CNN is still testing its homepage redesign, and plans to introduce it to the public in the months ahead.

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12 Comments

  • FredInWenatchee

    $15M....I have a hard time charging $2K for a site. Maybe I'll move to Atlanta. :)

  • J_Lillz5

    Seriously -15 million?  

    And their genius concept was for it to change colors like a "mood ring" ??? 

    Gupta must have some pretty good sticky.

  • Ferdinand Senior

    hehe...I had to pause at that figure too...I respect the company that managed to get paid for that job. (which was well done by the way)

  • Mundstrom

    The first thing that springs to mind is, the influence of color on mood is well-documented in psychology. Despite having different results at a cultural level, there are certainly peaks in the data indicating a natural and widely agreed response to certain colors, especially the primes.

    Using colors in this way will undoubtably influence how the user feels about the news they are reading, or tell the user how they should feel about the news they are reading. 

    This goes against basic journalistic principles of unbiased, balanced reporting of the facts. Not that CNN has ever been unbiased, but this is just blatant manipulation of public opinion. Boo!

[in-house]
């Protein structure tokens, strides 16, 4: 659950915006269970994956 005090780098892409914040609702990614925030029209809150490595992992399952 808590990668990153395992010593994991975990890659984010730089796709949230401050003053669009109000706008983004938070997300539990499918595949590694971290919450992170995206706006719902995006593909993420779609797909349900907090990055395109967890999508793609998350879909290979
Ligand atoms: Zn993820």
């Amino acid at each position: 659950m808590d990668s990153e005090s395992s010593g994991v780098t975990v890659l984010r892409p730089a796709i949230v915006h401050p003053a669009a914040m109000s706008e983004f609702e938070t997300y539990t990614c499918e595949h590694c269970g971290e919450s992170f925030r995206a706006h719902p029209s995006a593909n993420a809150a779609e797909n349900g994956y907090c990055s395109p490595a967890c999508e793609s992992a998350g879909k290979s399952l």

• J_Lillz5

    I'm with you. It's starting to stretch the ethics of objective reporting. It's basically giving media control of "truth" 

  • J_Lillz5

    Who is in charge of that redesign proposal
    ? Did they forget that most of their readers want to read the news and make their own decisions on it? They are trying to directly INFLUENCE how people should feel about "current events" by using color psychology? How does their editorial staff feel about that? 

  • J_Lillz5

    whoops.... I realized you kind of mentioned what I talked about in my comment.... I just think it's the opposite of what a serious news source would be all about... that's blatant media manipulation. It reminds me of the story about the JFK and Nixon debate where TV viewers felt they related better to JFK's message because of the color of his tie/ he looked better on TV - but radio listeners thought Nixon won.